Premise: An archeologist who moonlights as an adventurer goes on a quest to find one of the most important religious relics in history, the Ark of the Covenant.
About: This is the first draft of Raiders of the Lost Ark, written by a young Lawrence Kasdan. Kasdan wrote the draft off of 100 pages of notes from Spielberg and Lucas. Every studio in Hollywood passed on Raiders, thinking it too over-the-top. Finally, Paramount stepped in to finance. Kasdan would write four more drafts before production.
Writer: Lawrence Kasdan
Details: 144 pages! (June 15, 1978 draft)
A great exercise for any screenwriter is to read early drafts of movies they love. One of the toughest things for beginners to understand is how much cutting is done from draft to draft. When you start out in writing, you want to include EVERYTHING because you want to show the world just how big and amazing your imagination is. But great screenplays trim every snippet that isn’t necessary. That’s why they read so well (and play well) – because there’s never a dull moment.
I was particularly eager to read this first draft of Indy, a film many consider to be perfect. Was that there in the first draft? Or did it start off as a total stinking mess? Because the first draft of another 80s favorite, Back to the Future, was all over the place. I actually have no idea how they got that to where they did. But the difference here is that Spielberg and Lucas gave Kasdan 100 pages of notes. They outlined this screenplay to the T (yay, more outlining debate in the comments!) before a word was written. Let’s see how it paid off.
For those who don’t know Raiders of the Lost Ark well, there’s this guy, Indiana Jones, an archeologist/adventurer, who specializes in getting hard to find items. He’s told that Hitler is trying to find a supposedly mystical object called The Ark of the Covenant. The army wants Jones to find it before the Nazis do. Indiana must find a series of items first that’ll help tell him where the Ark is, a job complicated by the fact that the Nazis have the exact same information he does.
I learned quite a bit here. You can see the differences from the very start. Do you remember when Indiana is walking up to the cave with the guides? Remember how it was all about looks? About glances being exchanged? About the tension in the air? That’s the way you want a scene to play.
But in the first draft, the characters are exchanging on-the-nose dialogue about the cave they’re going into and the plane that’s going to be waiting for them afterwards. It’s not a ton of dialogue, but the difference in tone is striking. Watching a character assess the situation in a quiet and composed manner creates so much more tension than two characters exchanging even the most sparse lines of exposition.
The next thing I noticed was there was no Belloq (the villain) waiting outside the cave for Indy. Belloq didn’t come into the story until much later, and he was only around sporadically. It was clear that none of the three writers knew their villain yet (there was actually another separate villain who was later eliminated or merged into Belloq).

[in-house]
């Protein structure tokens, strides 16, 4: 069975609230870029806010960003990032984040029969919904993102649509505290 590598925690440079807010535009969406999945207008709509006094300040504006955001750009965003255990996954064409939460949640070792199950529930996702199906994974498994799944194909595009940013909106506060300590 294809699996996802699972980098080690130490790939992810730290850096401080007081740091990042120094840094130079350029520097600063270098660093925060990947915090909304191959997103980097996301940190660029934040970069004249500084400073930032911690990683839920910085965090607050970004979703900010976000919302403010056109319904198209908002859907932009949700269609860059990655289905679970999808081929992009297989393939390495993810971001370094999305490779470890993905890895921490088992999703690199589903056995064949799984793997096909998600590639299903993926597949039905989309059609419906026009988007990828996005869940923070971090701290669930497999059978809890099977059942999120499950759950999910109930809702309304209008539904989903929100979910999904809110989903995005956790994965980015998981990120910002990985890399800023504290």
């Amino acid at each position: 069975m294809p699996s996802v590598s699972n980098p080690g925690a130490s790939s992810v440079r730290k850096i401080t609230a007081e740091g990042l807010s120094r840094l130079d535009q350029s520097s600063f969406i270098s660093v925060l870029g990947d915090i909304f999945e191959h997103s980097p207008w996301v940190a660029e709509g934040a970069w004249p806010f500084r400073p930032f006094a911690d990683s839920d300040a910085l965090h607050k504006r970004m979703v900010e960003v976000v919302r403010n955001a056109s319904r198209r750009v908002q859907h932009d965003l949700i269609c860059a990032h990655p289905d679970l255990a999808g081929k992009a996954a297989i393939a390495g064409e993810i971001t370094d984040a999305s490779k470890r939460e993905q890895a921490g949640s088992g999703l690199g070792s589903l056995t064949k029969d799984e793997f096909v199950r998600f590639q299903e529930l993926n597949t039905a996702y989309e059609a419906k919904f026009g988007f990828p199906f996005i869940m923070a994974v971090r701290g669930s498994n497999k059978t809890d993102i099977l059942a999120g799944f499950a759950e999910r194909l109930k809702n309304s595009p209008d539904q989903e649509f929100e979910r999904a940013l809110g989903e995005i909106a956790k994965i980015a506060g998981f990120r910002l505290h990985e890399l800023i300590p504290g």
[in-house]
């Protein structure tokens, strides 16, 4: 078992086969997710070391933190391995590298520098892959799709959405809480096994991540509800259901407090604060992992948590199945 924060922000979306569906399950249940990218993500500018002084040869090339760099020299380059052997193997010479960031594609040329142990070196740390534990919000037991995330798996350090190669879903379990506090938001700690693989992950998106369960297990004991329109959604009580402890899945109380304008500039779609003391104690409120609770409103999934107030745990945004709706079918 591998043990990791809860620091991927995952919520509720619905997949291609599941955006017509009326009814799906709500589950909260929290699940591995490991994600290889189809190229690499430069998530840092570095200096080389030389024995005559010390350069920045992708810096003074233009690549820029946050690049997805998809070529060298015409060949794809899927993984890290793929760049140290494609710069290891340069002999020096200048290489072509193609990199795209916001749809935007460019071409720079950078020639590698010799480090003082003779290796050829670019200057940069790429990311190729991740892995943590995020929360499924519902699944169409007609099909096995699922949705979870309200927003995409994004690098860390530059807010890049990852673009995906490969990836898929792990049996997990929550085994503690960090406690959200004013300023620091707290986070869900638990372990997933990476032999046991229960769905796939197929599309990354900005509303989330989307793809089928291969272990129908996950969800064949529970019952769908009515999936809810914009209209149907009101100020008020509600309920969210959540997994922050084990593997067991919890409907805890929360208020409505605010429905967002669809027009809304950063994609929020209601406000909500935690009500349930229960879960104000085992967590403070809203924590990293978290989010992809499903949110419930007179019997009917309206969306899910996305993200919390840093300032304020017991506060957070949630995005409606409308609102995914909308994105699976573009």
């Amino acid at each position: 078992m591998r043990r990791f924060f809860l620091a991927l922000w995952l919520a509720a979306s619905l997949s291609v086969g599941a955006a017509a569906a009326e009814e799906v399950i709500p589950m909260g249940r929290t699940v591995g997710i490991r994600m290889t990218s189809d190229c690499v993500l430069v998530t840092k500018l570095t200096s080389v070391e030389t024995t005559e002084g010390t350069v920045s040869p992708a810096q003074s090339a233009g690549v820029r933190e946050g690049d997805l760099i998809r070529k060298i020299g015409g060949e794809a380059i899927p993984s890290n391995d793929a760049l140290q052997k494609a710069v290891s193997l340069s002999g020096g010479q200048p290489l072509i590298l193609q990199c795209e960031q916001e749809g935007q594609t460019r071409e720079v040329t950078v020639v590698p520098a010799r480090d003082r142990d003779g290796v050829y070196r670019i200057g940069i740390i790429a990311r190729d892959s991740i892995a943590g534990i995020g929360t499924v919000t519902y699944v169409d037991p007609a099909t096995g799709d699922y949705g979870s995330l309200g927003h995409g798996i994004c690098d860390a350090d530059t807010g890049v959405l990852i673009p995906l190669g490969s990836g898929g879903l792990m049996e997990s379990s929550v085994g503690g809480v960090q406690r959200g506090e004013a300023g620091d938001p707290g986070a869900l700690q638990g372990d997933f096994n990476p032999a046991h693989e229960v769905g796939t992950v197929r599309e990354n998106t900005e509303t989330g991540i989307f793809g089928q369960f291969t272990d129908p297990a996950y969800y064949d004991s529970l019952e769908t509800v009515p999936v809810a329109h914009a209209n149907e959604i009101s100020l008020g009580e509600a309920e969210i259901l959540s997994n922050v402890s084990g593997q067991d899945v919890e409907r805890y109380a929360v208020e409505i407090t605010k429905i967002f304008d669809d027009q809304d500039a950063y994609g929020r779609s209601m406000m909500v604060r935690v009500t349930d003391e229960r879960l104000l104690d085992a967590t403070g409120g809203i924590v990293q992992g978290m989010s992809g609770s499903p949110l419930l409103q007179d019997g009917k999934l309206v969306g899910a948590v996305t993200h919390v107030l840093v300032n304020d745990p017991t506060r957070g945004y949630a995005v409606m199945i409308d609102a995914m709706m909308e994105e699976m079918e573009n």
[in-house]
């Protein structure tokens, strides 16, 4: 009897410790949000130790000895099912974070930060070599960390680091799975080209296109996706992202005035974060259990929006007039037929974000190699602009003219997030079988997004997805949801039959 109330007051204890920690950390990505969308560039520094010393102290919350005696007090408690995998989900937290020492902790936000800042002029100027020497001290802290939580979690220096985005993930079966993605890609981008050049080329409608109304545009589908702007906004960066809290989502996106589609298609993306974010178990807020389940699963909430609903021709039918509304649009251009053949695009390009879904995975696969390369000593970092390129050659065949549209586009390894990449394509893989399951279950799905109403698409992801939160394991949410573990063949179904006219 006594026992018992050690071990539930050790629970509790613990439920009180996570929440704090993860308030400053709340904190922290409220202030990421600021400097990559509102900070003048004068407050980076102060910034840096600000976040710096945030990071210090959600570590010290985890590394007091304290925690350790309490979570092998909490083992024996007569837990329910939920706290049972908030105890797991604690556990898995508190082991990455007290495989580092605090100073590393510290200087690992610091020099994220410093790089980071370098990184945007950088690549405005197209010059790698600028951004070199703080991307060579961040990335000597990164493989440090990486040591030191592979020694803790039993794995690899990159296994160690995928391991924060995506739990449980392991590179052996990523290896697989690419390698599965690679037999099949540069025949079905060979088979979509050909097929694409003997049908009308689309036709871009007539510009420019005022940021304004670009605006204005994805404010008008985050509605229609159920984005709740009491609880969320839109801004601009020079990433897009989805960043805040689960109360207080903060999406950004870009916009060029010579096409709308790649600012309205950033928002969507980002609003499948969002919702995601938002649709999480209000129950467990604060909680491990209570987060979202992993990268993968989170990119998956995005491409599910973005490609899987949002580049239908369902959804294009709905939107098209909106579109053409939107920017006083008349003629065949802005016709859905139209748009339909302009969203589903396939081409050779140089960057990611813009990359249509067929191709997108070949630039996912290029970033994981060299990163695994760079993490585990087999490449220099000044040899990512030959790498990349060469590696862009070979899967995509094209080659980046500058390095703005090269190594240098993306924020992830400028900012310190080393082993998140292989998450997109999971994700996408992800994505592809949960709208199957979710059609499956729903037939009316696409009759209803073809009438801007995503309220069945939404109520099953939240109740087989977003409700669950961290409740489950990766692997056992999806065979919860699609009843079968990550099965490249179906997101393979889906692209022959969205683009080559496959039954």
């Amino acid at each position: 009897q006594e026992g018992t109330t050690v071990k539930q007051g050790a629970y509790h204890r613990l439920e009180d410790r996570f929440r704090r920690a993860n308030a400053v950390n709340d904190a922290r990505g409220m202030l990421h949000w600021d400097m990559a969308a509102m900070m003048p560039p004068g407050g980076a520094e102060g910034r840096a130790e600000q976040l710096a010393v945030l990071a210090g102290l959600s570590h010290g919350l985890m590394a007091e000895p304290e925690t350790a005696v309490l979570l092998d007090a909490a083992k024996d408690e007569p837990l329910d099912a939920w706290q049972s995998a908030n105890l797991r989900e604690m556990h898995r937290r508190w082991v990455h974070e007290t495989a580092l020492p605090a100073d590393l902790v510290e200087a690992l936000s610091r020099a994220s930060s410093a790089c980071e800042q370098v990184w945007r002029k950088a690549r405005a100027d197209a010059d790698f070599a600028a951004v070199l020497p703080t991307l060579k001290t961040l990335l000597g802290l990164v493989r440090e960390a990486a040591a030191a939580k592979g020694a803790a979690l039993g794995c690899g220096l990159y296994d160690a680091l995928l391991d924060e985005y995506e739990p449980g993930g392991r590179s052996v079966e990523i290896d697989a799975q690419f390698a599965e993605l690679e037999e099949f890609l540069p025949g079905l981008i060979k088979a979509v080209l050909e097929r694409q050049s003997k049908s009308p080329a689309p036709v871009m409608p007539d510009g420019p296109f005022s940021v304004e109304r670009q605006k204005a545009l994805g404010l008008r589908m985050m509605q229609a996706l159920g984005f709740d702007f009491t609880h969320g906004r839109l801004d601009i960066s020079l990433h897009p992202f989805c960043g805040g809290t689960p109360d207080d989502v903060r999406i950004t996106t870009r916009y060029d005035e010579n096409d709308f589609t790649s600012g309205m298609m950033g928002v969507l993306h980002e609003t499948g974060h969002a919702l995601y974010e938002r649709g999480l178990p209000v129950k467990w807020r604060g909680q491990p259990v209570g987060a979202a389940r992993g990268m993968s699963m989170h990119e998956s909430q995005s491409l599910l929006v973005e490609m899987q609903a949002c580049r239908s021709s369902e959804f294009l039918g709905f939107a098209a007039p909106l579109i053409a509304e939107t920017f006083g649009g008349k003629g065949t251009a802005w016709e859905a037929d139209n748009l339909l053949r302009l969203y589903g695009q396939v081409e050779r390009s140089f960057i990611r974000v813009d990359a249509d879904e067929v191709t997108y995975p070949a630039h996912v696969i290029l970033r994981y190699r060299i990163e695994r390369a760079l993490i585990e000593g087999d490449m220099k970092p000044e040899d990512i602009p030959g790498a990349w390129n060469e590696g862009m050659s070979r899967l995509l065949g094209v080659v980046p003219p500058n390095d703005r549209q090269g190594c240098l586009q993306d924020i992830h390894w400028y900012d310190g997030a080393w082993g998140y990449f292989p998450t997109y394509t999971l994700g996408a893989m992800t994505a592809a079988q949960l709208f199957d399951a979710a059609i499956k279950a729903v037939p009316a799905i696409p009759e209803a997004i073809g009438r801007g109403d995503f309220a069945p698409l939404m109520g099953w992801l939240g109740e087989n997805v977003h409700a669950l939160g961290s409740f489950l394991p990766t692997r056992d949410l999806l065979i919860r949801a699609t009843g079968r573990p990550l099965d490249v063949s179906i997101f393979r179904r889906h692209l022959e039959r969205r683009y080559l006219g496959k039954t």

This happens a lot in first drafts. You’re so focused on the heroes of your story, you don’t give the villain enough thought. It’s only in later drafts that you start fleshing the villain out. This may be why there are so few good villains in screenplays. They’re only getting half the attention of their hero counterparts.
One of the more telling first draft moments was after Indy’s approached by the army agents who tell him he needs to go get the Ark. Kasden included ANOTHER SCENE where Indy is woken up at home by the same agents, who remind him how important this mission is and how they really think he should do it.
This is something every writer does. We tend to believe we need to convince the reader more than we do. “Hmm,” we think, “Will the audience really think that Indy would go on this mission after only one scene?” So we write another. And sometimes another. But these scenes are almost always redundant. It’s the same thing and therefore not needed. This is why they got rid of the scene and just sent Indy off on his mission right away.
The next scene had Indy going to a museum in Shanghai to find part of The Staff of Ra. Once there he must defeat a group of samurais. This scene felt uninspired and unnecessary, which is likely why they cut it. But it’s yet another lesson in writing. Just because you can write a set-piece scene doesn’t mean you should. Technically, you can create a set-piece out of any scenario. A man who wants to brush his teeth encounters a dozen assassins in front of his bathroom. Does that mean you should write it?
Set-pieces have a diminishing-returns effect. The more you include, the less special they become. So you only want to include the a) best ones and b) most necessary ones. Otherwise you’re just creating action where there shouldn’t be any, and the audience/reader is stuck wondering why they’re so bored.